The judge in Kyle Rittenhouse’s trial will use a raffle drum to select 12 out of 18 jurors who will decide the fate of the 18-year-old accused charged with homicide in the deaths of two men and the wounding of a third, with the defendant himself drawing several slips of paper.
Judge Bruce Schroeder had said last week that he would select the names from a tumbler on Tuesday.
While the pool of jurors hearing the case started at 20 –12 jurors and eight alternates – this number was reduced to 18 after two jurors were dismissed.
One juror was let go for health reasons, while another was dismissed after he cracked a joke to a court security officer about a police officer shooting Jacob Blake, a Black man, seven times in the back.
In street protests that followed after the shooting, Mr Rittenhouse, 17 years old at the time, fatally shot Joseph Rosenbaum, 36 and Anthony Huber, 26. He also shot a third man, Gaige Grosskreutz, who was wounded but survived.
Dismissing the juror, Mr Schroeder said that the joke showed bias and “would seriously undermine the outcome” of the Rittenhouse trial.
About 150 people were considered as prospective jurors in the case, highlighting the attention the trial received in the city, according to a New York Times report. The jury selection, however, was completed in a single day at the trial and had come down to 20 people, including 11 women and nine men.
The jury panel was criticised for being overwhelmingly white, with only one person of colour, reported USA Today. Kenosha County has a roughly 75 per cent white population.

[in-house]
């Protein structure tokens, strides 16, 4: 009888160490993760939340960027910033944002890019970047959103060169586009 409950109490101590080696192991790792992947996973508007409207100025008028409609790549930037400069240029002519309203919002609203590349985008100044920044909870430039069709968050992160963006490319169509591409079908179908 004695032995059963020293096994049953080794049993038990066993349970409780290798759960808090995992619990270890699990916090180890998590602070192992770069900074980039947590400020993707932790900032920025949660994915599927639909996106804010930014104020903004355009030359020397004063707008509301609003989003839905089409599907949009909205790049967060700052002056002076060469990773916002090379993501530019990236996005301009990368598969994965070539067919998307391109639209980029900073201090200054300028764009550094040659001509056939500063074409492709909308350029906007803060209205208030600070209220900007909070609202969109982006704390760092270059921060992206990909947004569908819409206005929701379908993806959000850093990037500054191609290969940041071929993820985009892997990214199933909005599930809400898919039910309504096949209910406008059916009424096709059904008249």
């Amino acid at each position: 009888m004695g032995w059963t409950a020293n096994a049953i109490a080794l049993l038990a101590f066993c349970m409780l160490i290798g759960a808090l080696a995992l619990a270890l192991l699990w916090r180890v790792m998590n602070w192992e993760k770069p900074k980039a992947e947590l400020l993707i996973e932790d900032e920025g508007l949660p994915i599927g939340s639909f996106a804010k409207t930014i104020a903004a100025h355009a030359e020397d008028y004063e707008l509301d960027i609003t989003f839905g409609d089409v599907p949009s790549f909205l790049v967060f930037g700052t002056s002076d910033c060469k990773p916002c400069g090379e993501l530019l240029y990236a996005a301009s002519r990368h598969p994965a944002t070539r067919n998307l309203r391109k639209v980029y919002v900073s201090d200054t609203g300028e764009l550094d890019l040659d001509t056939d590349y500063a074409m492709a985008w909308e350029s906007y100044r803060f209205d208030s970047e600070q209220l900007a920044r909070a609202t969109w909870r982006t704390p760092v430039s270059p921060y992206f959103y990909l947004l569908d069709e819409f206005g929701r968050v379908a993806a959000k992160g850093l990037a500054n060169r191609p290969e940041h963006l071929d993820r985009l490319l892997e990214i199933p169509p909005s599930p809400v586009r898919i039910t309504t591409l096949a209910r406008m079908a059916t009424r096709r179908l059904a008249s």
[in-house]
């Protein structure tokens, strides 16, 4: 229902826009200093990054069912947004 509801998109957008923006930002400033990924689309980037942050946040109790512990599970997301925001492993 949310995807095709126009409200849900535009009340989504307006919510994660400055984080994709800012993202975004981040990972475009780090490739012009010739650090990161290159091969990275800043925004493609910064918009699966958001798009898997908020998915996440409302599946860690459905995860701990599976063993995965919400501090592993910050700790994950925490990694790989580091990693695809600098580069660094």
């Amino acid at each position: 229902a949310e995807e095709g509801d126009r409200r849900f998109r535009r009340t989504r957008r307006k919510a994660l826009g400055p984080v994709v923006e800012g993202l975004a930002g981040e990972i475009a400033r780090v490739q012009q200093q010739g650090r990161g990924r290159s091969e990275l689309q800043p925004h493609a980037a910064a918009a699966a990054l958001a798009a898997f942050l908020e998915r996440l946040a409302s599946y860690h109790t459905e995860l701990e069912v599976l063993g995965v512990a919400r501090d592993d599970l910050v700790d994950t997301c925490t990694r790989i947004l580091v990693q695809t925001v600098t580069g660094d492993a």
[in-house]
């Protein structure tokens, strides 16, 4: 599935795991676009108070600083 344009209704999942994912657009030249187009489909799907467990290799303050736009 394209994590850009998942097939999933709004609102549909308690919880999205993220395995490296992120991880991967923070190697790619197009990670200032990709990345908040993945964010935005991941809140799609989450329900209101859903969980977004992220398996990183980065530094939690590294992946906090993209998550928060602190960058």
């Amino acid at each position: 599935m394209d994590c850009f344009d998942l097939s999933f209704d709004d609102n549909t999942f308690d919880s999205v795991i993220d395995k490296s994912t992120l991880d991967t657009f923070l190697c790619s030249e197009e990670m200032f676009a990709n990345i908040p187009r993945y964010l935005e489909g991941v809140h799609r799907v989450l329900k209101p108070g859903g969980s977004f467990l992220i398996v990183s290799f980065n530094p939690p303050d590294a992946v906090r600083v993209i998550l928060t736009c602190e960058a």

Of the 18 jurors hearing the case, 12 will decide on the trial of Mr Rittenhouse, while six will be determined as alternates by drawing names from a lottery drum and would be let go.
With prosecution and defence attorneys having made their closing arguments on Monday, the jury is expected to begin deliberations on Tuesday.
Prosecutor Thomas Binger began his closing argument on the tenth day of the trial by branding Mr Rittenhouse “the only killer” on the night in question and dismissed the self-defence argument, saying: “You cannot claim self-defence against a danger you create.”
“There’s people getting in people’s faces. There’s yelling. There’s shouting. There’s even shoving. And yet, in this entire sequence of events — from the shooting of Jacob Blake on Sunday [23 August 2020], all the way after that, everything this community went through — the only person who shot and killed anyone was the defendant,” Mr Binger said.
In response, lead defence attorney Mark Richards said his client shot in self defence as he asked jurors to use their “common sense” to evaluate his claim.
“Kyle shot Joseph Rosenbaum to stop a threat to his person. And I’m glad he shot him,” Mr Richards said. “Because if Joseph Rosenbaum had got that gun, I don’t for a minute believe he wouldn’t have used it against somebody else.”
Register for free to continue reading
Registration is a free and easy way to support our truly independent journalism
By registering, you will also enjoy limited access to Premium articles, exclusive newsletters, commenting, and virtual events with our leading journalists
Already have an account? sign in